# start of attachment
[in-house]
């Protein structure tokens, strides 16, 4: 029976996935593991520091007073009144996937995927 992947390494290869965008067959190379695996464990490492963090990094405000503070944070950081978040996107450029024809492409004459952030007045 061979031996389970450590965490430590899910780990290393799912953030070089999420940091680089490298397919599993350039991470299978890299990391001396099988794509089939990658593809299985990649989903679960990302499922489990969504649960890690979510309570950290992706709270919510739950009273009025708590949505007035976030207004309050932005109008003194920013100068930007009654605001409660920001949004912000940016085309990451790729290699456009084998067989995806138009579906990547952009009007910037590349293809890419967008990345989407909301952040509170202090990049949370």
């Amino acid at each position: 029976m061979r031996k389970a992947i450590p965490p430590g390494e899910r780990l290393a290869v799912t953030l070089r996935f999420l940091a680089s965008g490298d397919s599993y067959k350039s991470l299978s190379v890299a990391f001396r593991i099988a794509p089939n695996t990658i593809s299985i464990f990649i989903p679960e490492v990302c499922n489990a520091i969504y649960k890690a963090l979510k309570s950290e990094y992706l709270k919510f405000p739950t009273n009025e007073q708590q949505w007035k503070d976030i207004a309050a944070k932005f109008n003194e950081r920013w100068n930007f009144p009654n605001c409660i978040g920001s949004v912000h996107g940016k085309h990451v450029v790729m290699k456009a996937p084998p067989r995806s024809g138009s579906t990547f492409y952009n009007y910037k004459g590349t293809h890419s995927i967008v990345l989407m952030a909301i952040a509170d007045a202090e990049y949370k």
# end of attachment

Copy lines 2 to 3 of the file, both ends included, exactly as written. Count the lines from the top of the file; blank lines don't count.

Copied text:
């Protein structure tokens, strides 16, 4: 029976996935593991520091007073009144996937995927 992947390494290869965008067959190379695996464990490492963090990094405000503070944070950081978040996107450029024809492409004459952030007045 061979031996389970450590965490430590899910780990290393799912953030070089999420940091680089490298397919599993350039991470299978890299990391001396099988794509089939990658593809299985990649989903679960990302499922489990969504649960890690979510309570950290992706709270919510739950009273009025708590949505007035976030207004309050932005109008003194920013100068930007009654605001409660920001949004912000940016085309990451790729290699456009084998067989995806138009579906990547952009009007910037590349293809890419967008990345989407909301952040509170202090990049949370």
């Amino acid at each position: 029976m061979r031996k389970a992947i450590p965490p430590g390494e899910r780990l290393a290869v799912t953030l070089r996935f999420l940091a680089s965008g490298d397919s599993y067959k350039s991470l299978s190379v890299a990391f001396r593991i099988a794509p089939n695996t990658i593809s299985i464990f990649i989903p679960e490492v990302c499922n489990a520091i969504y649960k890690a963090l979510k309570s950290e990094y992706l709270k919510f405000p739950t009273n009025e007073q708590q949505w007035k503070d976030i207004a309050a944070k932005f109008n003194e950081r920013w100068n930007f009144p009654n605001c409660i978040g920001s949004v912000h996107g940016k085309h990451v450029v790729m290699k456009a996937p084998p067989r995806s024809g138009s579906t990547f492409y952009n009007y910037k004459g590349t293809h890419s995927i967008v990345l989407m952030a909301i952040a509170d007045a202090e990049y949370k």